Home by Design by Sarah Susanka
Other books by Sarah Susanka...
Creating the Not So Big House
Not So Big Solutions for Your Home
Inside the Not So Big House
See more reviews of home design books.
If you've been looking around at home design for any time at all I expect that you've already run into Sarah Susanka. She's a top architect in the United States and a very successful author on the subject of residential architecture. She's even been on Oprah!
In the introduction of the book Sarah says this is the book she always wanted to write but she only felt her audience was ready for it once her 'The Not So Big House' book and its various spin offs such as Creating The Not So Big House and Not So Big Solutions for your home were such a runaway successes.
Here's a quick clip of her talking about this book in on of the houses featured in the book. It was filmed at the International Builders' Show held in Las Vegas in 2004.
In this book, Sarah tells us about 27 'concepts' of home design that can be applied during the design process to inject character and beauty into a home. It's about layout and the details that are built in to the fabric of the home such as windows, alcoves, pillars, built in shelving, stairs, front doors etc. It's not about paint color, fabric and wallpaper.
Concepts, principles, home design recipes - call them what you will. Most architects call them 'patterns'. The movement of describing patterns of successful architectural design was brought to the public's attention in 1977 by Christopher Alexander (to whom Susanka has dedicated this book) in his seminal book 'A Pattern Language'. Alexander's is a thick, wordy book with only very simple illustrations. Jacobsen, one of the team involved with the pattern language project book went to to co-author a book called 'Patterns of Home' which brings Alexander's concept up to date and makes it more accessible and appealing with the use of images and floor plans. So does Sarah's book and Sarah's is the better book in my opinion.
The book is split up into three main sections space, light then order and then split further into chapters where several of the concepts are presented. Just click on the image of the Home by Design book over at amazon to look inside, go in a few pages and you'll see the table of contents. The concepts are explained and further reinforced using are images and floor plans where relevant. Sometimes she uses a picture of a public building to demonstrate a concept.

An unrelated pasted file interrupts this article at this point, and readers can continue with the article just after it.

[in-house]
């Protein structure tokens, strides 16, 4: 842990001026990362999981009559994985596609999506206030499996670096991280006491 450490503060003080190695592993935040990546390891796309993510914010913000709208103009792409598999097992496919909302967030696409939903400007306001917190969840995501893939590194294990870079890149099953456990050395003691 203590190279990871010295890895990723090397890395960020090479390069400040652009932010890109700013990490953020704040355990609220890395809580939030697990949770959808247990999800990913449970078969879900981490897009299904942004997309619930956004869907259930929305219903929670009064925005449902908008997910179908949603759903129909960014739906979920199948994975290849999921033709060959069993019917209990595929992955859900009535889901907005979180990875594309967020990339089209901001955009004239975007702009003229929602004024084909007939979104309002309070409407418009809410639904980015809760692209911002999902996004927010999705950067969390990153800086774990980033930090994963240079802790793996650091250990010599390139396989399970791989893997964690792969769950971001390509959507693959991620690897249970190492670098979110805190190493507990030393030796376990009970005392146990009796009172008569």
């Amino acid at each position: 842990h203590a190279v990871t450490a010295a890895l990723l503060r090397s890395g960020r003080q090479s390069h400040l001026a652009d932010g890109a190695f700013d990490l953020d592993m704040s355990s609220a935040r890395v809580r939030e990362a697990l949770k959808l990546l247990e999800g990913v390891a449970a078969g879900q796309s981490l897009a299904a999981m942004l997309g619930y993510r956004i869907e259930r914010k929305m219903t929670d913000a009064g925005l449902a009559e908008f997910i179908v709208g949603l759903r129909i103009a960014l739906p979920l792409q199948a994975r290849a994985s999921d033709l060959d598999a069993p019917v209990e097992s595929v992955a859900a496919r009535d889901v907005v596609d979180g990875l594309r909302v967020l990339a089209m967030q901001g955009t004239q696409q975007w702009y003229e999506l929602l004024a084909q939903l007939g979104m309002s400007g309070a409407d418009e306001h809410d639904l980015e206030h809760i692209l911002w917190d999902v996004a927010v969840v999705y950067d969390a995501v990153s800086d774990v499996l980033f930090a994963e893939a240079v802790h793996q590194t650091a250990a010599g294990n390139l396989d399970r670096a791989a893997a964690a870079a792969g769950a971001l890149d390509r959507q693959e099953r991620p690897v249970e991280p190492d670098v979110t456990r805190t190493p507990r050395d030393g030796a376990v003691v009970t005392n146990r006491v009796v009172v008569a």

1/1 for a well laid out and easy to follow format.
Given Sarah's credentials and the fact that she'd had this book on the back burner for a good number of years, you won't find yourself arguing that any of the concepts she talks about are wrong.
You might not like all the designs in the book but the explanations will allow you to think critically about home design, or think about how they might apply or be applied in your own home.
Some of the reviews over on amazon complain that this book is a departure from the 'not so big' philosophy because some of the homes featured in this book are not small. Let me try and explain a little my take on it.
The Not So Big House is a manifesto for how we might reduce the size of the houses we build and focus more on the design of our homes, spending less on space and more on detailing of the interior. So she was saying that for a particular budget - split it differently - design the space well and keep some of the budget specifically for beautiful detailing.
Good design and beautiful detailing can and should be applied to homes of any size. The concepts presented in home by design can be applied to any size of home.
5/5 for quality of information.
In the main the images are crisply photographed and do a great job of demonstrating the concepts. For one of the houses it looks like the photographer got caught when the owners were out (uncovered duvets on the beds) and a rainy day (nice sunny day photo shopped into the windows!)
Sarah's designs and ideas are timeless but some of the furniture and decoration can make some of the pictures seem a bit dated - it's pretty easy to look past that though.
Some reviewers complain that there are no dimensions on the floor plans. That must have been an editorial decision because very quickly a floor plan turns into a drawing with an overwhelming amount of information. Take a look at some Sarah Susanka house plans to get an idea of the spaces involved, or the Home by Design showhouse plans themselves.
3/4 for quality of images
Not all of these quotes are from the book - some I picked up from videos and interviews I've watched or read.
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